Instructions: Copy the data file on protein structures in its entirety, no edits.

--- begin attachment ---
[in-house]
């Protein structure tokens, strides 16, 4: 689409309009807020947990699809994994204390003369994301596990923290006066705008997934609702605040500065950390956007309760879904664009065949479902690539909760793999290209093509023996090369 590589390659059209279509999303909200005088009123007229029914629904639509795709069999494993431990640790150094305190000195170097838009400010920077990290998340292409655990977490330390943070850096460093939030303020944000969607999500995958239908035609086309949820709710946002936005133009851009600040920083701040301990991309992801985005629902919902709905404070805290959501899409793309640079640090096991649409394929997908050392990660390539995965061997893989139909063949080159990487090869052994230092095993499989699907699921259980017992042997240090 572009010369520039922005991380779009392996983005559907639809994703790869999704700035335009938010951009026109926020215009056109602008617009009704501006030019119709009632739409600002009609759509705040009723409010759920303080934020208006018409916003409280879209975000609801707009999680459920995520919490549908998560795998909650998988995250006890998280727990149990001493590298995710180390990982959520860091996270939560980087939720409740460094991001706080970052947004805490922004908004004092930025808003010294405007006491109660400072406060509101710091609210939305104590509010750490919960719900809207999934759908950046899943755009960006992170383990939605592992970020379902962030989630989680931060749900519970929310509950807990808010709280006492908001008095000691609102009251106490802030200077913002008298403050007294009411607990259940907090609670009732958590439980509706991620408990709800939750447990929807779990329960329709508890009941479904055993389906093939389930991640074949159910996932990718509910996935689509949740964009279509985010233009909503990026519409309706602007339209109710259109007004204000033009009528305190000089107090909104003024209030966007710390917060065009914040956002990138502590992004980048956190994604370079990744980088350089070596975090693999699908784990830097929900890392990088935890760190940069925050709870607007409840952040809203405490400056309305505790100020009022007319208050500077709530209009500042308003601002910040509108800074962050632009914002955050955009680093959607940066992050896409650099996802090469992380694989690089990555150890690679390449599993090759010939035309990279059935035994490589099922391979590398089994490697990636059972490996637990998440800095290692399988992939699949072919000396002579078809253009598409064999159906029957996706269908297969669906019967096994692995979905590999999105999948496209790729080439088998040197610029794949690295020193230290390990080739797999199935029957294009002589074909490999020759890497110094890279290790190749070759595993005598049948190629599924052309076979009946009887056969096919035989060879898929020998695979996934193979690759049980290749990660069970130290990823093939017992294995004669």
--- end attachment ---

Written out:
[in-house]
């Protein structure tokens, strides 16, 4: 689409309009807020947990699809994994204390003369994301596990923290006066705008997934609702605040500065950390956007309760879904664009065949479902690539909760793999290209093509023996090369 590589390659059209279509999303909200005088009123007229029914629904639509795709069999494993431990640790150094305190000195170097838009400010920077990290998340292409655990977490330390943070850096460093939030303020944000969607999500995958239908035609086309949820709710946002936005133009851009600040920083701040301990991309992801985005629902919902709905404070805290959501899409793309640079640090096991649409394929997908050392990660390539995965061997893989139909063949080159990487090869052994230092095993499989699907699921259980017992042997240090 572009010369520039922005991380779009392996983005559907639809994703790869999704700035335009938010951009026109926020215009056109602008617009009704501006030019119709009632739409600002009609759509705040009723409010759920303080934020208006018409916003409280879209975000609801707009999680459920995520919490549908998560795998909650998988995250006890998280727990149990001493590298995710180390990982959520860091996270939560980087939720409740460094991001706080970052947004805490922004908004004092930025808003010294405007006491109660400072406060509101710091609210939305104590509010750490919960719900809207999934759908950046899943755009960006992170383990939605592992970020379902962030989630989680931060749900519970929310509950807990808010709280006492908001008095000691609102009251106490802030200077913002008298403050007294009411607990259940907090609670009732958590439980509706991620408990709800939750447990929807779990329960329709508890009941479904055993389906093939389930991640074949159910996932990718509910996935689509949740964009279509985010233009909503990026519409309706602007339209109710259109007004204000033009009528305190000089107090909104003024209030966007710390917060065009914040956002990138502590992004980048956190994604370079990744980088350089070596975090693999699908784990830097929900890392990088935890760190940069925050709870607007409840952040809203405490400056309305505790100020009022007319208050500077709530209009500042308003601002910040509108800074962050632009914002955050955009680093959607940066992050896409650099996802090469992380694989690089990555150890690679390449599993090759010939035309990279059935035994490589099922391979590398089994490697990636059972490996637990998440800095290692399988992939699949072919000396002579078809253009598409064999159906029957996706269908297969669906019967096994692995979905590999999105999948496209790729080439088998040197610029794949690295020193230290390990080739797999199935029957294009002589074909490999020759890497110094890279290790190749070759595993005598049948190629599924052309076979009946009887056969096919035989060879898929020998695979996934193979690759049980290749990660069970130290990823093939017992294995004669």